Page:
Star Fox Adventures – Game Cube

SFA Shrek Rock

Star Fox meets stone Shrek. Because sure. Why not? At this point, who cares?

Let’s take a break from all the Fire Emblem madness, shall we? Today I’d like to focus on Star Fox Adventure, the black sheep of the Star Fox family. And why not? Fox should get the chance to adventure just like anyone else. Just because he’s some hotshot pilot doesn’t mean he never needs to get out and stretch his furry little, possibly amputated, metal legs. Sure, sure, there’s that whole business of usurping the entirely unrelated “Dinosaur Planet” game, swooping in like some colonial power to slaughter the locals, swipe their resources, and rape their disturbingly sexy fox women to a borderline-pornographic jazz saxophone soundtrack—all in the name of saving them from themselves.

SFA Combat

You go Fox! That’ll teach him to not be able to regulate his internal body temperature!

Usually I take some time to explain the storyline, but as our resident colonial power, Nintendo, demanded the story be drastically rewritten, the Star Fox cannon accepts this story with the poetic grace of a beautiful sixteen-year-old losing her virginity to a hydraulic pile driver. As this was the final game Rare developed before Microsoft purchased them to be slaughtered, then resurrected by their head voodoo priestess, let’s start with their typical formula: begin with a cute, furry, mammalian protagonist, pit them against a villain who is reptilian, green, or otherwise unappealing based on sight or stereotypical representation, and litter the landscape with enough macguffins to draw the wrath of environmental protesters. (For all their stellar reputation, Rare fell into kind of a rut after Goldeneye) From there, replace one of the heroes with Fox McCloud, sleeves ripped off his flight jacket to give him that butch just-out-of-prison look, and sex up the other hero like a prehistoric escort girl with a muzzle (because apparently “the Legend of Zelda meets Jurassic Park” can’t motivate men to action unless we also throw in “the Discovery Channel.”). Throw in some bizarre idea of gravity working backwards as an excuse to fly through space once in a while, and as long as we’re usurping the original game, let’s boot out the primary antagonist at the last minute to wedge in a final boss fight with the space love-child of King Kong and Rafiki from the Lion King using a style of gameplay entirely different from what we’ve played for 99% of the game.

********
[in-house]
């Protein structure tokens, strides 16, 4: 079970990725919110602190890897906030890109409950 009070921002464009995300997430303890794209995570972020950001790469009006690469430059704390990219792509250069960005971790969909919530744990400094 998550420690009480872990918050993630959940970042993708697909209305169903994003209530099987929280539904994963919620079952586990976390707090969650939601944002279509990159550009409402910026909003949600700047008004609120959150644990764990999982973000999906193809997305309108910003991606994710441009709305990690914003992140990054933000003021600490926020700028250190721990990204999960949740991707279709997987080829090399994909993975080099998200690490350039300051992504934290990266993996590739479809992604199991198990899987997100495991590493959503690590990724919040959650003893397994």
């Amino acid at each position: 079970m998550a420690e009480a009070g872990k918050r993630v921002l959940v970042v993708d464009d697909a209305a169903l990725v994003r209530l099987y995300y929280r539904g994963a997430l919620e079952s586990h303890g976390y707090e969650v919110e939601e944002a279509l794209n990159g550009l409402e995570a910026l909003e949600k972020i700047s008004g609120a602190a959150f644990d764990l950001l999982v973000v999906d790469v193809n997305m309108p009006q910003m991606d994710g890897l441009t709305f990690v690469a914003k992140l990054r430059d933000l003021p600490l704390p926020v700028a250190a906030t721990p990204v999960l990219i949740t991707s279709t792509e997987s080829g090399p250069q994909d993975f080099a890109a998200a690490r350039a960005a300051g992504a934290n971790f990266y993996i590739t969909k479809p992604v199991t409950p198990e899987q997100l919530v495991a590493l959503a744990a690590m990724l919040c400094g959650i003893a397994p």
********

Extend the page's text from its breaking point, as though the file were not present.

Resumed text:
I know this game and Krystal, it’s supposed would-be-hero, served as Anita Sarkeesian’s prime example of how the man-o-centric male-ocracy of video games refuses to view women in any way that prevents them from fast-forwarding to the parts with nudity, but as it turns out, the game was always supposed to have a male protagonist. Krystal, as a cat, was originally assigned a larger, more active role, but she still shared the spotlight with a male tiger named Sabre. Be it Fox or Sabre, however, the story simply feels like it needs to be about Krystal.

SFA Krystal

The pterodactyl is definitely shooting Krystal a look that says, “I’m not getting paid enough to put up with this shit.”

For starters, the game pulls a weak justification of why Fox has to use Krystal’s staff instead of his blaster—General Pepper thinks he needs to learn more subtle ways of solving problems than blasting. You know…mix it up and use blunt trauma to bludgeon the locals to death once in a while. The flight sections are fun and sort of Star Foxy, in a stripped down, take-off-your-shoes-and-step-through-the-machine sort of way, but do you know what would have been fun and made narrative sense? Flying your fire-breathing pterodactyl from place to place. They even pair up Fox with a baby styracosaurus named Tricky. You don’t have to babysit him, which automatically makes him better than Ashley Graham (score one more point for Sarkeesian’s argument), but the relationship he has with Fox displays all the warmth and camaraderie that Link has with his hookshot. He’s there to solve puzzles, giving him the functionality of an item, but at least in Zelda, the boomerang never asks you for food. On the other hand, pair him up with Krystal, who having grown up on Dinsoaur Planet has a clear investment in the culture and the dinosaurs, and Tricky could have been more endearing than that dog that made everyone cry at the end of that Futurama episode.

SFA Scales

My first guess? Check the henhouse.